# $\mathrm{Proj}(A)$ and when does $A_1 = \Gamma(\mathcal{O}(1))$

Let $A=\bigoplus_{k \in \mathbb{Z}} A_k$ be a Noetherian $\mathbb{Z}$-graded commutative ring. Let $X=\mathrm{Proj}(A)$ and let $\mathcal{O}(1)$ be the sheaf on $X$ associated to the graded $A$-module $A(1)$ (whose degree $n$th term is $A_{n+1}$). We have a natural map $i:A_1 \to \Gamma(X, \mathcal{O}(1))$.

1) what is an example where $i$ is not an isomorphism?

2) A book I'm reading says that if $A$ is integrally closed in its total quotient ring, then $i$ is an isomorphism, under the hypothesis there exists a finite collection of elements $a_i \in A_1$ with $X = \bigcup_i D_+(a_i)$ and $A_+:=\bigoplus_{k \geq 1}A_k$ is generated by $A_1$. What is a proof or a reference?

For (1), take $A$ to be the homogeneous coordinate ring of the rational curve $C$ in $\mathbb P^3$ parametrized by $[s^4,s^3t,st^3,t^4]$ (this is the projection of the rational quartic in $\mathbb P^4$ to a hyperplane). One can check that $C$ is contained in no hyperplane, so that $A_1$ is $4$-dimensional (spanned by the images of the coordinate hyperplanes from the homogeneous coordinate ring of $\mathbb P^3$). However, we have that $\mathcal O_A(1)\cong \mathcal O_{\mathbb P^1}(4)$ (it has to be of the form $\mathcal O_{\mathbb P^1}(k)$, and just check that a general hyperplane in $\mathbb P^3$ meets $C$ in 4 points). Since $\dim H^0(\mathbb P^1, \mathcal O_{\mathbb P^1}(4))=5$, the map $A^1\to H^0(\mathbb P^1, \mathcal O_{\mathbb P^1}(4))$ cannot be surjective.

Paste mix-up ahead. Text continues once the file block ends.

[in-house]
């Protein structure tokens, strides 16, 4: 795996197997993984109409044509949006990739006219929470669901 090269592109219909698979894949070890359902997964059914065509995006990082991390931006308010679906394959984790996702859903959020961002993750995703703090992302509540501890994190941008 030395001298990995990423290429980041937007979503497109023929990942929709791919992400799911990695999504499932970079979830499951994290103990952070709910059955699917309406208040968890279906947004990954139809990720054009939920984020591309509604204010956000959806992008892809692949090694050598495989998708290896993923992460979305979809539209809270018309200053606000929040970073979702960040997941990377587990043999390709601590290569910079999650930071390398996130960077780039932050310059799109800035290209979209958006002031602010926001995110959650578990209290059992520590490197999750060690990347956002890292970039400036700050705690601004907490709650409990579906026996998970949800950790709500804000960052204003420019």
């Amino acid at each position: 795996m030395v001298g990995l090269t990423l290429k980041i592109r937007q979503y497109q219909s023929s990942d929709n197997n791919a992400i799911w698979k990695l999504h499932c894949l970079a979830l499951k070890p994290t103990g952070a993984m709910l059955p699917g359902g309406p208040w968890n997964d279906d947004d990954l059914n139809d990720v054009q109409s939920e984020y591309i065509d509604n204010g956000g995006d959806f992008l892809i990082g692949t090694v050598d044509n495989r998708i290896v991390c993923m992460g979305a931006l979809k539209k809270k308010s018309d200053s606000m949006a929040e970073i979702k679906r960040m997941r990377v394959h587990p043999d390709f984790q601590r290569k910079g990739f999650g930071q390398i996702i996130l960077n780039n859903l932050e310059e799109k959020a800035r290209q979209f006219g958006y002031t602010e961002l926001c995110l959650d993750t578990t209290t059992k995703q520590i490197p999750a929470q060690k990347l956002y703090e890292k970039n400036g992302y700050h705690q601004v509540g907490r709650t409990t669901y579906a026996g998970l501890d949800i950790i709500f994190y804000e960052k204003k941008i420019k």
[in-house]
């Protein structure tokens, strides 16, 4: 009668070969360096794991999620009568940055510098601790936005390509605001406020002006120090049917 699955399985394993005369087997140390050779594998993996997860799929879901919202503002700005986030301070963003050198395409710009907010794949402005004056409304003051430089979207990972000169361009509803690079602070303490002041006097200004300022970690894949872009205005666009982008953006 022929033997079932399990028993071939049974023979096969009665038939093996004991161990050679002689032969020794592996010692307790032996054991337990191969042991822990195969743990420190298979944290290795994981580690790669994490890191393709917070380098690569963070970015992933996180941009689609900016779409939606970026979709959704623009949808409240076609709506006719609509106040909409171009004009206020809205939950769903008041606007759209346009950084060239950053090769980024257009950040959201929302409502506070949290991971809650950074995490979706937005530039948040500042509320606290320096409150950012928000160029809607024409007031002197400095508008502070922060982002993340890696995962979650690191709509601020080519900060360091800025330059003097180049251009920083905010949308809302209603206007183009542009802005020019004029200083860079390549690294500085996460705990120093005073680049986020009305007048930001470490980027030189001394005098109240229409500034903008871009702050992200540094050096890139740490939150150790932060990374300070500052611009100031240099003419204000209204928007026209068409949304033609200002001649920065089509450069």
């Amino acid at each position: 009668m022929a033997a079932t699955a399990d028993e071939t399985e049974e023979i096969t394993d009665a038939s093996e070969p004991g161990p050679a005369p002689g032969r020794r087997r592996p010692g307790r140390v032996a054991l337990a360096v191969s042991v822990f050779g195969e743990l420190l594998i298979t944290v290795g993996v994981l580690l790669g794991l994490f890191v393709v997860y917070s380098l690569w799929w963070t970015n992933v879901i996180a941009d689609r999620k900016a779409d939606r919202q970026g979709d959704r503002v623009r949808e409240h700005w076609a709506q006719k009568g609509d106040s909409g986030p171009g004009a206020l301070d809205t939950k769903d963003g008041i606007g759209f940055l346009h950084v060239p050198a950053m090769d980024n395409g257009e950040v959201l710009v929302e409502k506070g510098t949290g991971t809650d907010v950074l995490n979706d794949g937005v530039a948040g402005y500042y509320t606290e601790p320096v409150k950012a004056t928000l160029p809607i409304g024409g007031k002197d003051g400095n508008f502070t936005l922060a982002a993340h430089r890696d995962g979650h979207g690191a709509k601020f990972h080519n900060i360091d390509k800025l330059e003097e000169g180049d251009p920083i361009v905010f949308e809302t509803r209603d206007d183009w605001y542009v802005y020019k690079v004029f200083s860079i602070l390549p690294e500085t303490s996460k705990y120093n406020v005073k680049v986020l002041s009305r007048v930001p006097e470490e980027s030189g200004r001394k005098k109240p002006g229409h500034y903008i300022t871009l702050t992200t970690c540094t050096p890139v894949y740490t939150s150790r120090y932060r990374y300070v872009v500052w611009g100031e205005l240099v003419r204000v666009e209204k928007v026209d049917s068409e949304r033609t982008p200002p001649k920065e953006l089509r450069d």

By the way, this gave an example where the map isn't surjective, but it also need not be injective either! One issue here is that any $A'$ differing by $A$ only in finitely many graded pieces determines the same scheme $X$ and sheaf $\mathcal O_X(1)$, so (for example) one can throw away or add elements of $A_1$ without changing $H^0(X,\mathcal O_X(1))$. For a more systematic approach to examining when the kernel and cokernel of $A^1\to H^0(X, \mathcal O_{X}(1))$, one can use local cohomology (at least when $A$ is $\mathbb N$-graded). For details see (for example) the appendix to Eisenbud's Geometry of Syzygies; essentially, the idea is that by choosing a surjection $k[x_0,\ldots,x_n]\to A$ one determines an embedding $\mathrm{Proj}\,A\hookrightarrow \mathbb P^{n}$; we then have an exact sequence of graded modules $$0\to H^0_{(x_0,\dots,x_n)}(A)\to A \to \bigoplus_d H^0(X,\mathcal O_X(d))\to H^1_{(x_0,\dots,x_n}(A)\to 0.$$ In particular, the obstacle to your map being an isomorphism lies in the first graded pieces of the initial and final terms of the sequence.